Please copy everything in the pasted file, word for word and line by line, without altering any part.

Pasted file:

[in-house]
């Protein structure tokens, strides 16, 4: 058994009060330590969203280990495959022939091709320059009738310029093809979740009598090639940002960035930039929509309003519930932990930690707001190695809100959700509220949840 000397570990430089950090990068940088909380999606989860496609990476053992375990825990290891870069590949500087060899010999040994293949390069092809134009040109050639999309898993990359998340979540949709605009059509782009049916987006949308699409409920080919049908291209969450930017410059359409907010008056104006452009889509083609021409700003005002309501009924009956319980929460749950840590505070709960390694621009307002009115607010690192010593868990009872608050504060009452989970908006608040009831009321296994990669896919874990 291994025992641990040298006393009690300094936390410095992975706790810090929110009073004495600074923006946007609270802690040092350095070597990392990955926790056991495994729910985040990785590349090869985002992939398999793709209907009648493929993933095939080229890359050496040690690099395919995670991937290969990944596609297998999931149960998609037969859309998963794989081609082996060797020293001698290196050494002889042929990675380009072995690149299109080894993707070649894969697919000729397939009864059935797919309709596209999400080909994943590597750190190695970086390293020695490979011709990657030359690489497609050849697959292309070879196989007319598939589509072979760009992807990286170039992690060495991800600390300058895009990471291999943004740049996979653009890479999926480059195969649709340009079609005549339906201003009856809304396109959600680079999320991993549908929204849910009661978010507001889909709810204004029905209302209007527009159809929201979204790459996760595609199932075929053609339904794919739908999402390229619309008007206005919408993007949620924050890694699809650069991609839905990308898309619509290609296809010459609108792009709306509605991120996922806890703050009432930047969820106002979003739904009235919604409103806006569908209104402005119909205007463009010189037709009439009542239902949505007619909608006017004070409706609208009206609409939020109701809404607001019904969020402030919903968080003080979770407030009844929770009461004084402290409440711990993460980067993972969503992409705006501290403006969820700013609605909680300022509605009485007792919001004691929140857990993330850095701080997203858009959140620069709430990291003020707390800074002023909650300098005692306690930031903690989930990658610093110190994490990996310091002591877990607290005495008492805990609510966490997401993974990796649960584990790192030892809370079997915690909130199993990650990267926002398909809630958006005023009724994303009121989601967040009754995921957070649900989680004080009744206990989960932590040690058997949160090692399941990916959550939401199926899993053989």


[in-house]
């Protein structure tokens, strides 16, 4: 058994009060330590969203280990495959022939091709320059009738310029093809979740009598090639940002960035930039929509309003519930932990930690707001190695809100959700509220949840 000397570990430089950090990068940088909380999606989860496609990476053992375990825990290891870069590949500087060899010999040994293949390069092809134009040109050639999309898993990359998340979540949709605009059509782009049916987006949308699409409920080919049908291209969450930017410059359409907010008056104006452009889509083609021409700003005002309501009924009956319980929460749950840590505070709960390694621009307002009115607010690192010593868990009872608050504060009452989970908006608040009831009321296994990669896919874990 291994025992641990040298006393009690300094936390410095992975706790810090929110009073004495600074923006946007609270802690040092350095070597990392990955926790056991495994729910985040990785590349090869985002992939398999793709209907009648493929993933095939080229890359050496040690690099395919995670991937290969990944596609297998999931149960998609037969859309998963794989081609082996060797020293001698290196050494002889042929990675380009072995690149299109080894993707070649894969697919000729397939009864059935797919309709596209999400080909994943590597750190190695970086390293020695490979011709990657030359690489497609050849697959292309070879196989007319598939589509072979760009992807990286170039992690060495991800600390300058895009990471291999943004740049996979653009890479999926480059195969649709340009079609005549339906201003009856809304396109959600680079999320991993549908929204849910009661978010507001889909709810204004029905209302209007527009159809929201979204790459996760595609199932075929053609339904794919739908999402390229619309008007206005919408993007949620924050890694699809650069991609839905990308898309619509290609296809010459609108792009709306509605991120996922806890703050009432930047969820106002979003739904009235919604409103806006569908209104402005119909205007463009010189037709009439009542239902949505007619909608006017004070409706609208009206609409939020109701809404607001019904969020402030919903968080003080979770407030009844929770009461004084402290409440711990993460980067993972969503992409705006501290403006969820700013609605909680300022509605009485007792919001004691929140857990993330850095701080997203858009959140620069709430990291003020707390800074002023909650300098005692306690930031903690989930990658610093110190994490990996310091002591877990607290005495008492805990609510966490997401993974990796649960584990790192030892809370079997915690909130199993990650990267926002398909809630958006005023009724994303009121989601967040009754995921957070649900989680004080009744206990989960932590040690058997949160090692399941990916959550939401199926899993053989």